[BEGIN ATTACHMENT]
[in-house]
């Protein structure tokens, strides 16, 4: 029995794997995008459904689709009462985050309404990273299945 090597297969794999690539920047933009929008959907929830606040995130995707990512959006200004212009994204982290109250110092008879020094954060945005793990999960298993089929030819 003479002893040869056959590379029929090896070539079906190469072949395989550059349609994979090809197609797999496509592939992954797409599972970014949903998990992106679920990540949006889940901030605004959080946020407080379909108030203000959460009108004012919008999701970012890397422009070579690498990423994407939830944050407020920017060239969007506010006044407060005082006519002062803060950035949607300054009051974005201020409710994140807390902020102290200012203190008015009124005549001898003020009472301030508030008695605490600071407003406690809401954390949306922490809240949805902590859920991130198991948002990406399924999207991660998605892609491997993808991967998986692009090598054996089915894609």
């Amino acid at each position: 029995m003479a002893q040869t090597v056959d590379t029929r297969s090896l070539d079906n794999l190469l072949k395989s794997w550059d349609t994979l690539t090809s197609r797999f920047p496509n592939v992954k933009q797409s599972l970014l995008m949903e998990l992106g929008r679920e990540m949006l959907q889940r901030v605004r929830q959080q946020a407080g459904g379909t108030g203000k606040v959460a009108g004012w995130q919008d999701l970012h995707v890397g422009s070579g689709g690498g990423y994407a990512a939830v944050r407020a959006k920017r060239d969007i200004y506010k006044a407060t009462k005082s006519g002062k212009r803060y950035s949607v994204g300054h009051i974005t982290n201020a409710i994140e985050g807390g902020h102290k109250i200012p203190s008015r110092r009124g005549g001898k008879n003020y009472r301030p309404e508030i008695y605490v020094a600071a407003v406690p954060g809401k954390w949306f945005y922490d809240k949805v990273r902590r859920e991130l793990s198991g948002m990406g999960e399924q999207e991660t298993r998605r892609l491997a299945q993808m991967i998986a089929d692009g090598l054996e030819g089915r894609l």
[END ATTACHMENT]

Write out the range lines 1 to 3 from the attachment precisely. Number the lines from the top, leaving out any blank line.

[in-house]
């Protein structure tokens, strides 16, 4: 029995794997995008459904689709009462985050309404990273299945 090597297969794999690539920047933009929008959907929830606040995130995707990512959006200004212009994204982290109250110092008879020094954060945005793990999960298993089929030819 003479002893040869056959590379029929090896070539079906190469072949395989550059349609994979090809197609797999496509592939992954797409599972970014949903998990992106679920990540949006889940901030605004959080946020407080379909108030203000959460009108004012919008999701970012890397422009070579690498990423994407939830944050407020920017060239969007506010006044407060005082006519002062803060950035949607300054009051974005201020409710994140807390902020102290200012203190008015009124005549001898003020009472301030508030008695605490600071407003406690809401954390949306922490809240949805902590859920991130198991948002990406399924999207991660998605892609491997993808991967998986692009090598054996089915894609």
């Amino acid at each position: 029995m003479a002893q040869t090597v056959d590379t029929r297969s090896l070539d079906n794999l190469l072949k395989s794997w550059d349609t994979l690539t090809s197609r797999f920047p496509n592939v992954k933009q797409s599972l970014l995008m949903e998990l992106g929008r679920e990540m949006l959907q889940r901030v605004r929830q959080q946020a407080g459904g379909t108030g203000k606040v959460a009108g004012w995130q919008d999701l970012h995707v890397g422009s070579g689709g690498g990423y994407a990512a939830v944050r407020a959006k920017r060239d969007i200004y506010k006044a407060t009462k005082s006519g002062k212009r803060y950035s949607v994204g300054h009051i974005t982290n201020a409710i994140e985050g807390g902020h102290k109250i200012p203190s008015r110092r009124g005549g001898k008879n003020y009472r301030p309404e508030i008695y605490v020094a600071a407003v406690p954060g809401k954390w949306f945005y922490d809240k949805v990273r902590r859920e991130l793990s198991g948002m990406g999960e399924q999207e991660t298993r998605r892609l491997a299945q993808m991967i998986a089929d692009g090598l054996e030819g089915r894609l």